Gay musician plays mesmerising cover of Céline Dion from his balcony amid Spain’s coronavirus lockdown

Gay pianist Alberto Gestoso played Céline Dion's iconic number to cooped-up locals while Spain is under coronavirus lockdown. (Screen captures via Instagram)

Under lockdown to prevent the spread of coronavirus, songs have begun to break out from rooftops, apartment balconies and windows in Spain.

Spaniards blocked in their homes to curb the climbing rate of COVID-19 made the most of quarantine by singing Céline Dion’s “My Heart Will Go On” and, no, you’re crying right now.

Gay musician Alberto Gestoso had locals in tears when he wheeled out his piano and played a soulful rendition of the iconic number out of his multi-story apartment block.

Saxophonist Alexander Lebron Torrent later joined in, as housebound locals cheered and jived away, looking over a street once heaving with pedestrians which now stands still and silent.

Gay Spanish pianist performs ‘My Heart Will Go On’ to housebound locals.  

Filmed on Gestoso’s partner’s mobile, it opens with the familiar notes of the Titanic theme song before the saxophonist starts and you start breaking down in tears.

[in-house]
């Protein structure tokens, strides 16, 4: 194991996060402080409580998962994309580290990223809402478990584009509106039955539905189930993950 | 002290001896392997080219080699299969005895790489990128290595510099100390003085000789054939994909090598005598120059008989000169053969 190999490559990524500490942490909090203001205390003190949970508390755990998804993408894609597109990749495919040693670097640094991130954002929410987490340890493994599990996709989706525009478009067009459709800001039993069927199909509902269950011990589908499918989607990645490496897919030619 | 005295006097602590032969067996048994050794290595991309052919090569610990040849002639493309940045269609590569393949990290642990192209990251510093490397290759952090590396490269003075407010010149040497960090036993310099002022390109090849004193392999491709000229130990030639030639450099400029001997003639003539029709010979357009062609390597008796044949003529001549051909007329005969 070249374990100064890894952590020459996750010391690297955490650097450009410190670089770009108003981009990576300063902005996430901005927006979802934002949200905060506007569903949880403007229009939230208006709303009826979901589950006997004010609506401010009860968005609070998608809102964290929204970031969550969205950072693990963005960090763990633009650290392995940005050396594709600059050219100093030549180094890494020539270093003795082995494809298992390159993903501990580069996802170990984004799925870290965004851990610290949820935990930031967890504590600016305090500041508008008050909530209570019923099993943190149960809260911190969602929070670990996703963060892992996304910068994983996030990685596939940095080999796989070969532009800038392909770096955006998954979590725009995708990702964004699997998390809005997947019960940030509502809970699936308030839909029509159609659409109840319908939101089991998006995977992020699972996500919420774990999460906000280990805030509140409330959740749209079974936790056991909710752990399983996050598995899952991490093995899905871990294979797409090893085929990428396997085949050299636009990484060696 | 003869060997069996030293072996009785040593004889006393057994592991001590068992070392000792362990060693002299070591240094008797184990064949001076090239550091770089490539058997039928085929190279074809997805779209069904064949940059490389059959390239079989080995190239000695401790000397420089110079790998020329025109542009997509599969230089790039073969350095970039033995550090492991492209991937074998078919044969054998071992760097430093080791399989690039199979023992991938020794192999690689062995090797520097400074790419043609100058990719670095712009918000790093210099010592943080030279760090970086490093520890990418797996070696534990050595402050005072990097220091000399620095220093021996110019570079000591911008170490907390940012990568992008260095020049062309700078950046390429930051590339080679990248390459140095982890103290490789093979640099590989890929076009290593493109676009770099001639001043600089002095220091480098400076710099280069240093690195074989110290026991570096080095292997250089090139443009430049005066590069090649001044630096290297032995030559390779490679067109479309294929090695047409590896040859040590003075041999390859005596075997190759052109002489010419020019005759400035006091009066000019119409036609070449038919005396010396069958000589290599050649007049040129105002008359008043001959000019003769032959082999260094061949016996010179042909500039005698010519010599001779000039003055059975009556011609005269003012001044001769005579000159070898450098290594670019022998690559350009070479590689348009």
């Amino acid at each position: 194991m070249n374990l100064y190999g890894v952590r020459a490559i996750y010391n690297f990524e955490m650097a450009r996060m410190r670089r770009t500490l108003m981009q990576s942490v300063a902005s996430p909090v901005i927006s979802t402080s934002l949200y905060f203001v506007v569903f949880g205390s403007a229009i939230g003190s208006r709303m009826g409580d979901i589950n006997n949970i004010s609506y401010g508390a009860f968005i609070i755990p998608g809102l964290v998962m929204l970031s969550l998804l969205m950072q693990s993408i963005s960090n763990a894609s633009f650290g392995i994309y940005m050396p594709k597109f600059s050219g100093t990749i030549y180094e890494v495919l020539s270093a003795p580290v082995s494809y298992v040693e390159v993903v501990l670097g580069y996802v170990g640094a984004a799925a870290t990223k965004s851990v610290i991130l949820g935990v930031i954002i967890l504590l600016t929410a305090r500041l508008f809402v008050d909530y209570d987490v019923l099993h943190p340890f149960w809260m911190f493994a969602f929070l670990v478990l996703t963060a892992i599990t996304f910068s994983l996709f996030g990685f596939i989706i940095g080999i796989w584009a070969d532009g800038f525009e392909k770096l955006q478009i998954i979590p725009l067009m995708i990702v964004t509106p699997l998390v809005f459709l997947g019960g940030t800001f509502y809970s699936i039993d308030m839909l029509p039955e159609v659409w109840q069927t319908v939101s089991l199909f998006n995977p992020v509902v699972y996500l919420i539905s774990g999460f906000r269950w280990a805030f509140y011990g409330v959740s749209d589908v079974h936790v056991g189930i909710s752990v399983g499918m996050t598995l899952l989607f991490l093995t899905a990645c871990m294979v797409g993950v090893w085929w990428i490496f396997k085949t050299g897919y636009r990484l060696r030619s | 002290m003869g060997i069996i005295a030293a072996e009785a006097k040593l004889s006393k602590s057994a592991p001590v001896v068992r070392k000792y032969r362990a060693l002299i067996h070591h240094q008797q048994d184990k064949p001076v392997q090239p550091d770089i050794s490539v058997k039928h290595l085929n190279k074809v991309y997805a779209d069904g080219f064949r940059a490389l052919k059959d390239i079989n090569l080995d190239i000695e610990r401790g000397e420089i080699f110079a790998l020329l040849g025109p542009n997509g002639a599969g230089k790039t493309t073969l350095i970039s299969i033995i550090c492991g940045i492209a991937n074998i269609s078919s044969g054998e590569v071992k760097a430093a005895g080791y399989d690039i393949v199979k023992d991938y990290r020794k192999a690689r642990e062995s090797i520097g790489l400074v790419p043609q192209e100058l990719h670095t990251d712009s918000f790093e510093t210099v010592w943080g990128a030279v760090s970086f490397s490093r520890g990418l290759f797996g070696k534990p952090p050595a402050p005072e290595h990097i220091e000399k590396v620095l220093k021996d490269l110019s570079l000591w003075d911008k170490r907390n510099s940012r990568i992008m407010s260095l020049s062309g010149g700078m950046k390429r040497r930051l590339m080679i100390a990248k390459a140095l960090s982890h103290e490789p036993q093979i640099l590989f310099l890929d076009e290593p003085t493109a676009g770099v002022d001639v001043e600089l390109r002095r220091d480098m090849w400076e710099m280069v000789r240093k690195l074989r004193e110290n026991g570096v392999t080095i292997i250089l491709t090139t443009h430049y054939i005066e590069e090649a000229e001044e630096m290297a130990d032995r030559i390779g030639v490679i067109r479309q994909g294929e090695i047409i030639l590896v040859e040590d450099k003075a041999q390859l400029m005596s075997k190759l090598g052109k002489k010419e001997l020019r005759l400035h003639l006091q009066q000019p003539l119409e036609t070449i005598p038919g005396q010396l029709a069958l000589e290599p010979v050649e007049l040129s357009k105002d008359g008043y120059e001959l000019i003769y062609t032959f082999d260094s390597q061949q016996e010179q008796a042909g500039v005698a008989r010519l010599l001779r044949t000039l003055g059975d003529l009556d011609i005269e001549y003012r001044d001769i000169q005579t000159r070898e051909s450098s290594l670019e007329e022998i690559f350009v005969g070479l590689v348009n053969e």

Román Santana uploaded the footage on his Instagram Monday, and it’s tallied more than two million views.

The pair are oppressively attractive, which really helps, to be honest.

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Reading music sheet from his tablet, Gestoso’s toned arms and piano have become a daily fixture in his neighbourhood.

The pianist has uploaded an array of daily videos of himself performing for cooped-up citizens, whose glee reflects the extraordinary spirit and resilience of a nation experiencing an emergency like no other.

Spain is on lockdown as coronavirus epidemic worsens. 

With around 8,000 people sickened and almost 300 dead, Spain is experiencing a scene all too familiar for European neighbours.

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The country’s citizens remain under house arrest as COVID-19 bears down on Spain’s public healthcare system.

Barcelona, Spain, is virtually still since leaders announced a lockdown amid the coronavirus pandemic. (Josep LAGO / AFP) (Photo by JOSEP LAGO/AFP via Getty Images)
Barcelona, Spain, is virtually still since leaders announced a lockdown amid the coronavirus pandemic. (Josep LAGO / AFP) (Photo by JOSEP LAGO/AFP via Getty Images)

Spain’s prime minister, Pedro Sánchez, imposed drastic constrictions on daily life. Barcelona’s bars are now barren, bakeries and supermarkets shuttered and families cloistered into their homes.

The city is silent, but songs and joy are beginning to spill out of apartment buildings onto vacated streets all over the world.

COVID-19 is trying the souls of many, with a vicious volley of updates of death tolls, democracy tested by lawmakers and workers and business owners terrified of what the future holds.

But what gestures as simple as singing a beloved song from a balcony on a cool spring day shows is that the hearts of people will, indeed, go on and on.

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